The University of Houston has announced a $17 million gift from Houston philanthropists Andy and Andrea Diamond, which will be used to offer financial, academic, mentoring and other support for students aging out of the foster care system.
The Diamond Family Scholars program extends beyond scholarships and stipends to build a learning community for the students, focused on advising, mentoring and sharing living space in one of the University’s residence halls. It will cover room and board, as well as books and other supplies.
“We want to create hope for those aging out of foster care,” Andy Diamond said. “Their circumstances are beyond their control. Now, however, those who want to help themselves will have an opportunity to do so. Success is defined not by a gift, but rather by hard work and determination.”
More than 23,000 youth a year nationally age out of the foster care system when they turn 18, according to the National Foster Youth Institute. Experts say few have the outside support, both financial and emotional, that can be crucial to college success.
“This is a special population of students,” said Richard Walker, vice president for student affairs and enrollment services. “We want to make sure these students stay in school and that we are providing them the support they need.”
The project will focus on improving success rates – from recruiting to retention and graduation – for students who were previously in the foster care system. A group will be selected each year for the Scholars program, which includes the opportunity to live together in a living and learning community at Cougar Village. The expanded services, including enhanced advising and mentoring, will be available to all UH students who have been in the foster care system.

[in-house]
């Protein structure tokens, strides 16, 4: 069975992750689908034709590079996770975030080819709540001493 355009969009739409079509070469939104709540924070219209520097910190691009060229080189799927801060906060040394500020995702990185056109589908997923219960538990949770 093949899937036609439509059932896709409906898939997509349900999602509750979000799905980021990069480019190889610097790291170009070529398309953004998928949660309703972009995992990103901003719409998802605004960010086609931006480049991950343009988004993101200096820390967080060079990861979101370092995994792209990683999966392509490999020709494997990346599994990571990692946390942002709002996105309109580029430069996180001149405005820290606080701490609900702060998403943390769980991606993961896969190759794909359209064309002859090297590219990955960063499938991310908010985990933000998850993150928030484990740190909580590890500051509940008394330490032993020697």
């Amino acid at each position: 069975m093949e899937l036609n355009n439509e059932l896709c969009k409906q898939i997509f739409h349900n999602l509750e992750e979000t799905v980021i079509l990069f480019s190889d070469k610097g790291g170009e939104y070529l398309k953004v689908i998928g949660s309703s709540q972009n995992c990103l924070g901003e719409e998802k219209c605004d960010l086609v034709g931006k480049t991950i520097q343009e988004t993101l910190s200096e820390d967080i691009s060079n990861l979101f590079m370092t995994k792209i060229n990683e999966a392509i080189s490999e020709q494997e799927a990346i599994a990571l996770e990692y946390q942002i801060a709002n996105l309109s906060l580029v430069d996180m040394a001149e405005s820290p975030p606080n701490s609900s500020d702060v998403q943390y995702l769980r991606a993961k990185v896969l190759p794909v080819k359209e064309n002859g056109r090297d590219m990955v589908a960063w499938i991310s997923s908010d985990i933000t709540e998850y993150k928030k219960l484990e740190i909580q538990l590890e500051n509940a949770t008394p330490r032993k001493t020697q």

Andrea Diamond said she and her husband ask only that Diamond Family Scholars pay it forward in the future. “Sometime down the road, give another person in need hope and opportunity,” she said.
Between 60 and 100 UH students self-identify as graduates of the foster care system every year. The group has a current four-year graduation rate of 37 percent; the program has targeted a graduation rate of 60 percent after the first four years, with a long-term goal of 80 percent.
The Diamond endowment will cover operational support, in addition to direct financial support, Walker noted, ensuring the University can offer more intensive services to those who need it.
That, he said, could make a real difference in ensuring success – and higher graduation rates – for this group of students.
The state of Texas currently offers tuition waivers and other assistance for college students who formerly lived in foster care, although not everyone qualifies for the help. Others give up because of the complicated application system.
The Diamond Family Scholars program will be housed in the University’s Urban Experience Program under the leadership of UEP director Raven Jones and will help students tap all established resources, using the endowment to fill the gaps. But the heart of the program lies in a series of other services, ranging from recruiting in area high schools to enhanced advising and connections with peer, faculty and staff mentors.
Eloise Brice, vice president of University Advancement, said the gift will help the University serve all students. “The Diamond Family Scholars program will allow us to help these students who are very capable but sometimes hit roadblocks,” she said. “This gift can remove those roadblocks.”
The gift contributes to the University’s $1 billion “Here, We Go” Campaign, the first major fundraising campaign in more than 25 years, in support of major University initiatives.